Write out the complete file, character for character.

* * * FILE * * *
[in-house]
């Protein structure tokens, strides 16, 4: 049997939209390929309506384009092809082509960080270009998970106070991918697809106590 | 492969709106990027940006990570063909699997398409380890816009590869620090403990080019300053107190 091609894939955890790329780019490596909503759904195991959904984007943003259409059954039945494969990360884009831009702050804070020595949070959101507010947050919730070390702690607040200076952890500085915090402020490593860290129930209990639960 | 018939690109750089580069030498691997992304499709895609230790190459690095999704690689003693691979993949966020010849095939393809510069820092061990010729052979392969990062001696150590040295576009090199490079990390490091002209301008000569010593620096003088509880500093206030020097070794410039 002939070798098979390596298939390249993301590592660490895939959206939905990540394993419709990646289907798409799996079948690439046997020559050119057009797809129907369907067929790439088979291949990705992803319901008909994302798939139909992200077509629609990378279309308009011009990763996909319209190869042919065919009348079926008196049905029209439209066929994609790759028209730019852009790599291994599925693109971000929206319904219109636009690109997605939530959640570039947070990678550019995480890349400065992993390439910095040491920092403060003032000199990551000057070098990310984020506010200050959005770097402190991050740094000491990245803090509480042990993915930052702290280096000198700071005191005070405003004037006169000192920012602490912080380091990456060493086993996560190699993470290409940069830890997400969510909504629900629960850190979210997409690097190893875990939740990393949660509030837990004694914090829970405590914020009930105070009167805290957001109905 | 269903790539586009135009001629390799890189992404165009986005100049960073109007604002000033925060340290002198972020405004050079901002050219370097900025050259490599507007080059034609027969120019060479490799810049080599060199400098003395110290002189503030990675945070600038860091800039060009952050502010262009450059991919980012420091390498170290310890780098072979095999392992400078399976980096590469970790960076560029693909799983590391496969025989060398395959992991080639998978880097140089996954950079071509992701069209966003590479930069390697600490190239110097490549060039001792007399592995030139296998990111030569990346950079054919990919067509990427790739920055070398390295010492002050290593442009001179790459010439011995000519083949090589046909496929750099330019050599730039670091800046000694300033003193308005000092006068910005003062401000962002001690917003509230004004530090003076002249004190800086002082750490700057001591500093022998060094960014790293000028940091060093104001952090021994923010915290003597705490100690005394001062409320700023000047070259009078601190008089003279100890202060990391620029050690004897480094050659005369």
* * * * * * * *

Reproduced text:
[in-house]
């Protein structure tokens, strides 16, 4: 049997939209390929309506384009092809082509960080270009998970106070991918697809106590 | 492969709106990027940006990570063909699997398409380890816009590869620090403990080019300053107190 091609894939955890790329780019490596909503759904195991959904984007943003259409059954039945494969990360884009831009702050804070020595949070959101507010947050919730070390702690607040200076952890500085915090402020490593860290129930209990639960 | 018939690109750089580069030498691997992304499709895609230790190459690095999704690689003693691979993949966020010849095939393809510069820092061990010729052979392969990062001696150590040295576009090199490079990390490091002209301008000569010593620096003088509880500093206030020097070794410039 002939070798098979390596298939390249993301590592660490895939959206939905990540394993419709990646289907798409799996079948690439046997020559050119057009797809129907369907067929790439088979291949990705992803319901008909994302798939139909992200077509629609990378279309308009011009990763996909319209190869042919065919009348079926008196049905029209439209066929994609790759028209730019852009790599291994599925693109971000929206319904219109636009690109997605939530959640570039947070990678550019995480890349400065992993390439910095040491920092403060003032000199990551000057070098990310984020506010200050959005770097402190991050740094000491990245803090509480042990993915930052702290280096000198700071005191005070405003004037006169000192920012602490912080380091990456060493086993996560190699993470290409940069830890997400969510909504629900629960850190979210997409690097190893875990939740990393949660509030837990004694914090829970405590914020009930105070009167805290957001109905 | 269903790539586009135009001629390799890189992404165009986005100049960073109007604002000033925060340290002198972020405004050079901002050219370097900025050259490599507007080059034609027969120019060479490799810049080599060199400098003395110290002189503030990675945070600038860091800039060009952050502010262009450059991919980012420091390498170290310890780098072979095999392992400078399976980096590469970790960076560029693909799983590391496969025989060398395959992991080639998978880097140089996954950079071509992701069209966003590479930069390697600490190239110097490549060039001792007399592995030139296998990111030569990346950079054919990919067509990427790739920055070398390295010492002050290593442009001179790459010439011995000519083949090589046909496929750099330019050599730039670091800046000694300033003193308005000092006068910005003062401000962002001690917003509230004004530090003076002249004190800086002082750490700057001591500093022998060094960014790293000028940091060093104001952090021994923010915290003597705490100690005394001062409320700023000047070259009078601190008089003279100890202060990391620029050690004897480094050659005369």